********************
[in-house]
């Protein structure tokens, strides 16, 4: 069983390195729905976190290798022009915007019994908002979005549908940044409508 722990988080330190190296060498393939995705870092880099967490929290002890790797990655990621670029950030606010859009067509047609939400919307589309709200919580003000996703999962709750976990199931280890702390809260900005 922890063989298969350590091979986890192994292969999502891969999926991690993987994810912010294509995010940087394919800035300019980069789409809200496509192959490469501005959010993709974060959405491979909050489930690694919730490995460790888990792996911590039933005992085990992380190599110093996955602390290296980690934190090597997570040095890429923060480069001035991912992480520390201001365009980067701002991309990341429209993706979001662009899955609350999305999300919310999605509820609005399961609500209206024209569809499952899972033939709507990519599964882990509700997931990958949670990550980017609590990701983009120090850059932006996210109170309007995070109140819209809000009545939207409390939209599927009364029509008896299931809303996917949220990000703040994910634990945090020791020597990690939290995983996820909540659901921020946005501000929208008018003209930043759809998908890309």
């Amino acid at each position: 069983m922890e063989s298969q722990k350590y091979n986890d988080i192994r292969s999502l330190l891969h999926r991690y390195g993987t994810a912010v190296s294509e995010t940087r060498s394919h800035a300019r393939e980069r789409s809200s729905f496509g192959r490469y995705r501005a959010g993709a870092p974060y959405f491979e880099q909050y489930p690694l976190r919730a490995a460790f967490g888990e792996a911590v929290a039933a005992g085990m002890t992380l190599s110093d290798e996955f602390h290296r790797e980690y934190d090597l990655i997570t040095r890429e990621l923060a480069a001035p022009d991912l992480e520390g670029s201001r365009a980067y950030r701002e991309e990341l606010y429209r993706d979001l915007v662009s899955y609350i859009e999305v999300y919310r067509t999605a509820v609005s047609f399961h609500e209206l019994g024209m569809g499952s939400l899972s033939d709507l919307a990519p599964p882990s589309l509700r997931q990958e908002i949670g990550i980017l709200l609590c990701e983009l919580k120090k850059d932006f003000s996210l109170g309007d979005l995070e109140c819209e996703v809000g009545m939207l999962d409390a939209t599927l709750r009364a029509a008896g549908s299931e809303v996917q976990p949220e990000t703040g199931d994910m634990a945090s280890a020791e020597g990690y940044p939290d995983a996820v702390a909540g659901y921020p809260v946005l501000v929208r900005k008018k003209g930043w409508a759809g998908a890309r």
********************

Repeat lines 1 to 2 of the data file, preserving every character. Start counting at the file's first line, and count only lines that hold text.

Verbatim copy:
[in-house]
């Protein structure tokens, strides 16, 4: 069983390195729905976190290798022009915007019994908002979005549908940044409508 722990988080330190190296060498393939995705870092880099967490929290002890790797990655990621670029950030606010859009067509047609939400919307589309709200919580003000996703999962709750976990199931280890702390809260900005 922890063989298969350590091979986890192994292969999502891969999926991690993987994810912010294509995010940087394919800035300019980069789409809200496509192959490469501005959010993709974060959405491979909050489930690694919730490995460790888990792996911590039933005992085990992380190599110093996955602390290296980690934190090597997570040095890429923060480069001035991912992480520390201001365009980067701002991309990341429209993706979001662009899955609350999305999300919310999605509820609005399961609500209206024209569809499952899972033939709507990519599964882990509700997931990958949670990550980017609590990701983009120090850059932006996210109170309007995070109140819209809000009545939207409390939209599927009364029509008896299931809303996917949220990000703040994910634990945090020791020597990690939290995983996820909540659901921020946005501000929208008018003209930043759809998908890309």